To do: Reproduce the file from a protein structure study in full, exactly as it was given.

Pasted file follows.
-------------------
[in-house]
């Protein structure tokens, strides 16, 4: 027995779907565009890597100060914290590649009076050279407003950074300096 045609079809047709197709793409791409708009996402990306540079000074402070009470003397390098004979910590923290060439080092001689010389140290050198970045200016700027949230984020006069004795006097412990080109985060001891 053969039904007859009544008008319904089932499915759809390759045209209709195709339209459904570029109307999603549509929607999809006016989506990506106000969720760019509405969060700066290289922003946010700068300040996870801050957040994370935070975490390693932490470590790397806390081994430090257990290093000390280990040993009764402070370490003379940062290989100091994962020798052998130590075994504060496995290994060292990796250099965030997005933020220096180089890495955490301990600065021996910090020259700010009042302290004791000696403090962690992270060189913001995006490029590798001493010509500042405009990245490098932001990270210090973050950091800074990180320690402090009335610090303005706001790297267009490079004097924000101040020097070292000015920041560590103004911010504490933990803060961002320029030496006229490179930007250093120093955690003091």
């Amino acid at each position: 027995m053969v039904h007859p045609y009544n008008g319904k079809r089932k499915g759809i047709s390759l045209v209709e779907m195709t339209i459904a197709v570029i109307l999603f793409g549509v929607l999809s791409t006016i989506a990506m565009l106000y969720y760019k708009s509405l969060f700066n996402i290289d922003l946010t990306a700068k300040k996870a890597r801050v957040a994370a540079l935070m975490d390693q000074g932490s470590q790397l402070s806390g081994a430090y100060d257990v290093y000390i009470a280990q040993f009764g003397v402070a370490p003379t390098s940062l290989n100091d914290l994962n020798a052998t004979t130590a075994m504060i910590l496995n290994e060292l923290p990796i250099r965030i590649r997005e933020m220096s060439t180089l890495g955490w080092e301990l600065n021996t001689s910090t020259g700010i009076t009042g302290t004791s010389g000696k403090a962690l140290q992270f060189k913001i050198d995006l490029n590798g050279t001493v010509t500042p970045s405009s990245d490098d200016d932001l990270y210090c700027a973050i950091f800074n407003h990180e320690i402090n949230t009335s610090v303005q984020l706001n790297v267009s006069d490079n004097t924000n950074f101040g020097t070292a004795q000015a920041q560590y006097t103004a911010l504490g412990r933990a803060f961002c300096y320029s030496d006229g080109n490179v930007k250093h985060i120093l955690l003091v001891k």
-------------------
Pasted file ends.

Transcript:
[in-house]
């Protein structure tokens, strides 16, 4: 027995779907565009890597100060914290590649009076050279407003950074300096 045609079809047709197709793409791409708009996402990306540079000074402070009470003397390098004979910590923290060439080092001689010389140290050198970045200016700027949230984020006069004795006097412990080109985060001891 053969039904007859009544008008319904089932499915759809390759045209209709195709339209459904570029109307999603549509929607999809006016989506990506106000969720760019509405969060700066290289922003946010700068300040996870801050957040994370935070975490390693932490470590790397806390081994430090257990290093000390280990040993009764402070370490003379940062290989100091994962020798052998130590075994504060496995290994060292990796250099965030997005933020220096180089890495955490301990600065021996910090020259700010009042302290004791000696403090962690992270060189913001995006490029590798001493010509500042405009990245490098932001990270210090973050950091800074990180320690402090009335610090303005706001790297267009490079004097924000101040020097070292000015920041560590103004911010504490933990803060961002320029030496006229490179930007250093120093955690003091």
């Amino acid at each position: 027995m053969v039904h007859p045609y009544n008008g319904k079809r089932k499915g759809i047709s390759l045209v209709e779907m195709t339209i459904a197709v570029i109307l999603f793409g549509v929607l999809s791409t006016i989506a990506m565009l106000y969720y760019k708009s509405l969060f700066n996402i290289d922003l946010t990306a700068k300040k996870a890597r801050v957040a994370a540079l935070m975490d390693q000074g932490s470590q790397l402070s806390g081994a430090y100060d257990v290093y000390i009470a280990q040993f009764g003397v402070a370490p003379t390098s940062l290989n100091d914290l994962n020798a052998t004979t130590a075994m504060i910590l496995n290994e060292l923290p990796i250099r965030i590649r997005e933020m220096s060439t180089l890495g955490w080092e301990l600065n021996t001689s910090t020259g700010i009076t009042g302290t004791s010389g000696k403090a962690l140290q992270f060189k913001i050198d995006l490029n590798g050279t001493v010509t500042p970045s405009s990245d490098d200016d932001l990270y210090c700027a973050i950091f800074n407003h990180e320690i402090n949230t009335s610090v303005q984020l706001n790297v267009s006069d490079n004097t924000n950074f101040g020097t070292a004795q000015a920041q560590y006097t103004a911010l504490g412990r933990a803060f961002c300096y320029s030496d006229g080109n490179v930007k250093h985060i120093l955690l003091v001891k």